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The Role of Women and Mass Media - Megha Mishra

Updated: 5 days ago

Mass media is the mode of global communication that was invented to inform, educate and entertain its audience. It has transformed into an evolutionary tool of making and selling propagandas, dynamics of its subject evolves from time to time. Behavioural psychologists have observed the direct effect of media on its viewers and this correlation can be understood with the help of hypodermic theory or the Magic bullet theory postulated in early 1920’s.

According to these “Media effects theories’’ viewers are passive and they directly consume what media feeds them. They accept the message without paying any heed whether the Information is right or wrong, true or a hoax. The media content is shot at the audience like a magic bullet which quickly dissolves into the psyche of viewers and it not only shapes the opinion but also constructs the reality for them. And presently the mass media has played a conclusive role in sowing seeds of patriarchal culture by weaving new images and giving them meaning and context. Setting gender roles to shape public opinions, media has been the most exquisitely efficient expanded into networks that define the gender democracy.




In the early 1900’s media brought the wave of modernity. It was associated with the advent of modernisation. The influence of mass media on its mass audience is inseparable. It gives details to the reality that it wants viewers to experience and one such fabricated reality of media is gender representation. Media grabs the attention of viewers from roots and therefore it works in two-fold manner firstly entertaining viewers in their leisure and secondly refining social reality in the contemporary world on which people can act upon. There has been great deliberation of feminists like Simon de Beauvoir, Susan B Anthony and Mary Wollsten expressing their concern on the roles and representation of woman viewed by the masses. The recent media trends have been fixated with stereotypical approach of creating an image of what woman should appear in the eyes of spectators.

These everyday media vehicles use woman as a medium of their publicity or selling of products. From outdoor advertisement banners to visual media i.e. Newspapers and periodicals showcase woman as sex objects. Do we really need sexual appeal by using ubiquitous images of woman desolating modesty and dignity of woman? .Srivastava’s research on the Indian media has shown that the dominant-negative Stereotypes in connection to the portrayal of women are: 1. Woman’s position should be in the home. 2. The most crucial and important asset of women is physical beauty. 3. A woman’s stability and intellect must be directed toward discovering the right man. 4. Women are dependent coy and submissive; they are masochistic in their response to indignities shame, and even to physical pandemonium compelled upon them. 5. The good woman is the traditional house wife long-suffering, devoted and modest; the contemporary woman who affirms herself and her sovereignty is unpleasant and can never fetch prosperity to anybody nor find happiness for herself. 6. Women are women’s worst antagonists. 7. The working woman is the unpleasant exception who must be brought in to the marriage fold and made to harmonize to traditional social norms.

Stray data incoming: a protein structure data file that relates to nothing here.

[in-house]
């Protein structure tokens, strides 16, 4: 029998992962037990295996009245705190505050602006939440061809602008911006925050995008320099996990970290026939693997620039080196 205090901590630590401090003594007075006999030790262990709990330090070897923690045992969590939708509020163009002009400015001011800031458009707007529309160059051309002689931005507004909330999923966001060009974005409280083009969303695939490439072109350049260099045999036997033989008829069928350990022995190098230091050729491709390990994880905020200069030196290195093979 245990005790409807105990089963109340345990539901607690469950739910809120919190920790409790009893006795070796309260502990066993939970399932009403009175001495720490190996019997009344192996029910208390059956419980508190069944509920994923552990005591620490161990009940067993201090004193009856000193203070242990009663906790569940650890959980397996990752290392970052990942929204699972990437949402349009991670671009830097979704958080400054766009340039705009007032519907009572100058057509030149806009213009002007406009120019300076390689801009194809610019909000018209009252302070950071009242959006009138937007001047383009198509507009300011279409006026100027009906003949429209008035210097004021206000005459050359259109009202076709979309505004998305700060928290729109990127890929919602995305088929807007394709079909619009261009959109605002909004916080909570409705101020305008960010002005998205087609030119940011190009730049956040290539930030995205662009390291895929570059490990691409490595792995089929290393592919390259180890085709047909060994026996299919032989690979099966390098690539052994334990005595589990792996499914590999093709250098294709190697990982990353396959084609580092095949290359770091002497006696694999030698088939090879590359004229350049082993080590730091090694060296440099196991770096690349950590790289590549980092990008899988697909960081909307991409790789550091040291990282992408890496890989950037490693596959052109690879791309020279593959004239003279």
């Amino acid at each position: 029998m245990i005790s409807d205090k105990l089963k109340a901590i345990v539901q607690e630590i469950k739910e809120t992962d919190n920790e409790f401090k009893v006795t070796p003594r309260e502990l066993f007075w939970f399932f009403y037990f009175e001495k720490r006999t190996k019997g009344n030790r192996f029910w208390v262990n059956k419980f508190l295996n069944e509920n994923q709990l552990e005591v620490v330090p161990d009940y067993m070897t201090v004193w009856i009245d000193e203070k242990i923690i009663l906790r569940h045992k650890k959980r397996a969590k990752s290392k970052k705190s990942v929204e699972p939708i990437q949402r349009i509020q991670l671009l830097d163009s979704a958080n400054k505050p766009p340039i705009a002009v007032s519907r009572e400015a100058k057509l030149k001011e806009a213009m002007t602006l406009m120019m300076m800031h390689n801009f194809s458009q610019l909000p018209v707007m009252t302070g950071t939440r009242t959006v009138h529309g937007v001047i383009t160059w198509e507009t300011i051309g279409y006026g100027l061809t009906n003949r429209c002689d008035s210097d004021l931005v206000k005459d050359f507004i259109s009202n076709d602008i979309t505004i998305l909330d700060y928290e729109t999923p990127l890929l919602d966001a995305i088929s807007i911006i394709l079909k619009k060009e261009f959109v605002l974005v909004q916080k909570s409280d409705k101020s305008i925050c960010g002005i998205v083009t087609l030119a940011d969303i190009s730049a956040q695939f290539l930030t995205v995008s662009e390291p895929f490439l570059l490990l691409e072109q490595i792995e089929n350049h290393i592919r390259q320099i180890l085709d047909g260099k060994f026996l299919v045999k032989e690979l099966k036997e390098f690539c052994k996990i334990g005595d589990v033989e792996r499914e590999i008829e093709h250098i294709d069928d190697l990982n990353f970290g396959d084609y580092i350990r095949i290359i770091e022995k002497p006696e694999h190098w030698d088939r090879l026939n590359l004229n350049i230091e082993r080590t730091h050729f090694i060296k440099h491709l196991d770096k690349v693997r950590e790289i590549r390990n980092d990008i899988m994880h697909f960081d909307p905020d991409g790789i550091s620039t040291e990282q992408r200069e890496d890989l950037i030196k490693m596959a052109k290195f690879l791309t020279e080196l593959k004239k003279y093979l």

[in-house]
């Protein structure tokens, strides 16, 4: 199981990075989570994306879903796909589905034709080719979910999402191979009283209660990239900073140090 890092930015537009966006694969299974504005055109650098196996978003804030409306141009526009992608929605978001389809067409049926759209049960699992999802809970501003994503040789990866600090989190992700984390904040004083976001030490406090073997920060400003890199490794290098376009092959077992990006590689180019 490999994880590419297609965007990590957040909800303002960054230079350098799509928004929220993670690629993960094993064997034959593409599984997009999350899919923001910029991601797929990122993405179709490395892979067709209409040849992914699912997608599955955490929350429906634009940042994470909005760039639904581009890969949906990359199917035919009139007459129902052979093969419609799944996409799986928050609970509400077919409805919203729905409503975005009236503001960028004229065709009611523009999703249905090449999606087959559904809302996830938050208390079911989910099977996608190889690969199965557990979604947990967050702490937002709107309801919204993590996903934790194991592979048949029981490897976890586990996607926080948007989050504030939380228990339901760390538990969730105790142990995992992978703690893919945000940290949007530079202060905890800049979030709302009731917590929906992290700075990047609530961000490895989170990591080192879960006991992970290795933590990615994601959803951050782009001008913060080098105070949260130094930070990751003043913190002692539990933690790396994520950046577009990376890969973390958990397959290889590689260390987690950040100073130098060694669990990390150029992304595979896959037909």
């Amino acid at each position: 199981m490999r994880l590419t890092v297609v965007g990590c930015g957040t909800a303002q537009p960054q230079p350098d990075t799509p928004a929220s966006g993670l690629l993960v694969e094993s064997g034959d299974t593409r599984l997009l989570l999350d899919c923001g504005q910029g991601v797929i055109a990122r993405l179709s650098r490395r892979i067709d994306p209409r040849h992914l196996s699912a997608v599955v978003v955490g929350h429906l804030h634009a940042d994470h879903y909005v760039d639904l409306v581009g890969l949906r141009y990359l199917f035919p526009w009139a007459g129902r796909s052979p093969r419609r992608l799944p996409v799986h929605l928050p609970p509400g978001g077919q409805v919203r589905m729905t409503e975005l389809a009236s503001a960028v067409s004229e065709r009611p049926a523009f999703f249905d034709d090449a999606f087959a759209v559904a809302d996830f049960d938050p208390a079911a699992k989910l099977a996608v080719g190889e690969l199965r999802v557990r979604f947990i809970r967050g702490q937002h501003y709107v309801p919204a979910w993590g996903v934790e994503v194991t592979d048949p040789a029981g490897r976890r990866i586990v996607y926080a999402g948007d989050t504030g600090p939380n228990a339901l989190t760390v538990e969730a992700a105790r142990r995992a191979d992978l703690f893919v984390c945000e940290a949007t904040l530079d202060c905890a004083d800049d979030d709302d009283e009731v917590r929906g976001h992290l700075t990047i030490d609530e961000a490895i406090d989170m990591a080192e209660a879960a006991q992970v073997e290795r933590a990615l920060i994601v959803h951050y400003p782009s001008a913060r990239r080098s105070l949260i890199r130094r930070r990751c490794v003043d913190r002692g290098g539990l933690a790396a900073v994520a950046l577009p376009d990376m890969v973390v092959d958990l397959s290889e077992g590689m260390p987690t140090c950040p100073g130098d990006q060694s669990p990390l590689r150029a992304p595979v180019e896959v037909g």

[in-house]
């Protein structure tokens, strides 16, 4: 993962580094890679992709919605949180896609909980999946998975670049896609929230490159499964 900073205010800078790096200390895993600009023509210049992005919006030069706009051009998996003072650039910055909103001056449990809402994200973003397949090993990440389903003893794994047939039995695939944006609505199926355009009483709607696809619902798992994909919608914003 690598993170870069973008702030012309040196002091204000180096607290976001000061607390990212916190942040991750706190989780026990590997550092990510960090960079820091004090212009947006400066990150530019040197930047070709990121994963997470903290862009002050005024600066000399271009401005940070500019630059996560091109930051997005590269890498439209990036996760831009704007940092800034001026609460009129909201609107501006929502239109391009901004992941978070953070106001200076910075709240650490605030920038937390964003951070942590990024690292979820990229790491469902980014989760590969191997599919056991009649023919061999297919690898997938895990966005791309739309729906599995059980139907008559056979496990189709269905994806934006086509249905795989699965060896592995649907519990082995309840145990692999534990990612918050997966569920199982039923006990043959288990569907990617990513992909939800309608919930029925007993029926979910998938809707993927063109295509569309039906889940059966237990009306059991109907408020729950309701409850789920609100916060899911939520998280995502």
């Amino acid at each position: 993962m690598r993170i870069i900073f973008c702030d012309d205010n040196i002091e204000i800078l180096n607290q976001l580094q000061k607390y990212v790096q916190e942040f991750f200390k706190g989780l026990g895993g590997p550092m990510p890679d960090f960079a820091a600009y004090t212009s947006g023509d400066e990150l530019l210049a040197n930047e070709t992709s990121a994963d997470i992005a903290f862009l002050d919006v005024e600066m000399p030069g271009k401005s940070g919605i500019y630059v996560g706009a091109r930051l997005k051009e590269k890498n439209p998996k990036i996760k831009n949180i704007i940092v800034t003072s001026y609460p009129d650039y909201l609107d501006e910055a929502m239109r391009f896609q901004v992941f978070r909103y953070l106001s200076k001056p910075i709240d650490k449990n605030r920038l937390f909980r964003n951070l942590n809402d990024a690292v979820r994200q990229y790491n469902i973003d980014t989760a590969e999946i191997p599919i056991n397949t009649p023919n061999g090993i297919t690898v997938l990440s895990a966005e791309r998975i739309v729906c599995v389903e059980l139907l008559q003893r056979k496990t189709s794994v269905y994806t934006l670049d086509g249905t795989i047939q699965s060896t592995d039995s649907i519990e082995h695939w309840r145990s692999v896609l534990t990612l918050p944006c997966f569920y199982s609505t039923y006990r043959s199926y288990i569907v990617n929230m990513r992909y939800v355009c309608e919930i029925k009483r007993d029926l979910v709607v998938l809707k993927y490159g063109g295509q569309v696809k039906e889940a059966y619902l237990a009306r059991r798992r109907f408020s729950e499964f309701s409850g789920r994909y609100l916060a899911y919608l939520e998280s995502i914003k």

An annual report published in the year 1974 titled as ‘The Jag Mohan Joshi Report’ reported some figures and states on representation of woman as it said that majority of woman in television are portrayed either as wives or mothers. Despite the fact that 36% of them are agricultural workers, women are largely projected as non-producers, with a very fancy and decorative function, being marginal or very less productive to national growth and development. Multiple and pluralistic nature of Indian culture and the diverse roles women play is neither acknowledged nor transferred in society. The output of all this process is stereotyped images and role specifications of women in one-dimensional projection of their reality’. Conclusion

The role of woman in media is yet to be defined by the media theorists. Identity of woman has always fascinated scholars and researchers. The problem is that no parallel reforms have been initiated yet. To improve the condition of woman representation the stigmatic roles being fed to the society continues to exist irrevocably. Yet the commercial media objectifies woman and her dignity reduces her existence to mere sex appeal or commodity. All the revolutionary phenomena’s are interconnected when we make reforms in society by introducing the concept of equality and woman empowerment we cannot challenge the society unless we don’t change the predominantly existing media customs. We need mass media to modernise for real and introduce these reforms so that the roles that are socially constructed engineered concept transforms into an actual image, a true reflection of an equally hardworking independent woman. I am a female and neither am weak with uncontrollable emotional upsurge nor am I any object for an eye. I am a balance of both femininity and masculinity because I believe that my role cannot be defined by any traditional or electronic platform, I am larger than life persona and an ever-changing always dynamic evolutionary human. I keep on expanding and shrinking my roles. So take me as I am because I am who I am!

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